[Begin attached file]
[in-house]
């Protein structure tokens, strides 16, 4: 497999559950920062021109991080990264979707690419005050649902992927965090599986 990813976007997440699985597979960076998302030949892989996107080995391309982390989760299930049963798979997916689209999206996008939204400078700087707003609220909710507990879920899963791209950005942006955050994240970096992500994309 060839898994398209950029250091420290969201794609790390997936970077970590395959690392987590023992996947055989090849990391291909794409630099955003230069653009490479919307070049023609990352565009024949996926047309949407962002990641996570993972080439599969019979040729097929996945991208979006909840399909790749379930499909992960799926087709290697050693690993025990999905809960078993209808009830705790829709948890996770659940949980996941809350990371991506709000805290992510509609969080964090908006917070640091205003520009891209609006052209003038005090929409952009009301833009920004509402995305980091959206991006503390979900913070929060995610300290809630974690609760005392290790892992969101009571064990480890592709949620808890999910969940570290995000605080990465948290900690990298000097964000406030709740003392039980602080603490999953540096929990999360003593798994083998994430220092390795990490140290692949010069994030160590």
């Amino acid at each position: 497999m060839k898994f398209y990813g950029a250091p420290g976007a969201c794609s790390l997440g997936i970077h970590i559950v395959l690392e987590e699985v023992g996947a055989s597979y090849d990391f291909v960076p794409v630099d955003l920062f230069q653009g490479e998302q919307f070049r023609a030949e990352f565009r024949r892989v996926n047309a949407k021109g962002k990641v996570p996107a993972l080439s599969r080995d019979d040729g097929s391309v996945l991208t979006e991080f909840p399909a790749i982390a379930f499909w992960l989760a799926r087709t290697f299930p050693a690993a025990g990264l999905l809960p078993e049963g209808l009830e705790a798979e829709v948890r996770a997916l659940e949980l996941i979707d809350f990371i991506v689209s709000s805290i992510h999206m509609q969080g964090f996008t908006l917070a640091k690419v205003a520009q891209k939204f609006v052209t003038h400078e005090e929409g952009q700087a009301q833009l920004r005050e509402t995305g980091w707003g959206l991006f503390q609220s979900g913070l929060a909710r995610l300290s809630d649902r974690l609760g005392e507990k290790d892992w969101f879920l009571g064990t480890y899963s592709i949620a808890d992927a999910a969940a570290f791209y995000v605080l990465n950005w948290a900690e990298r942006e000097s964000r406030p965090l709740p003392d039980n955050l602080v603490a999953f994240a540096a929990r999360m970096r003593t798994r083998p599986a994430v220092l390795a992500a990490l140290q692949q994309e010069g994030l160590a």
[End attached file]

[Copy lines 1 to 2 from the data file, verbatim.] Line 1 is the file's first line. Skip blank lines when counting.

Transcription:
[in-house]
């Protein structure tokens, strides 16, 4: 497999559950920062021109991080990264979707690419005050649902992927965090599986 990813976007997440699985597979960076998302030949892989996107080995391309982390989760299930049963798979997916689209999206996008939204400078700087707003609220909710507990879920899963791209950005942006955050994240970096992500994309 060839898994398209950029250091420290969201794609790390997936970077970590395959690392987590023992996947055989090849990391291909794409630099955003230069653009490479919307070049023609990352565009024949996926047309949407962002990641996570993972080439599969019979040729097929996945991208979006909840399909790749379930499909992960799926087709290697050693690993025990999905809960078993209808009830705790829709948890996770659940949980996941809350990371991506709000805290992510509609969080964090908006917070640091205003520009891209609006052209003038005090929409952009009301833009920004509402995305980091959206991006503390979900913070929060995610300290809630974690609760005392290790892992969101009571064990480890592709949620808890999910969940570290995000605080990465948290900690990298000097964000406030709740003392039980602080603490999953540096929990999360003593798994083998994430220092390795990490140290692949010069994030160590």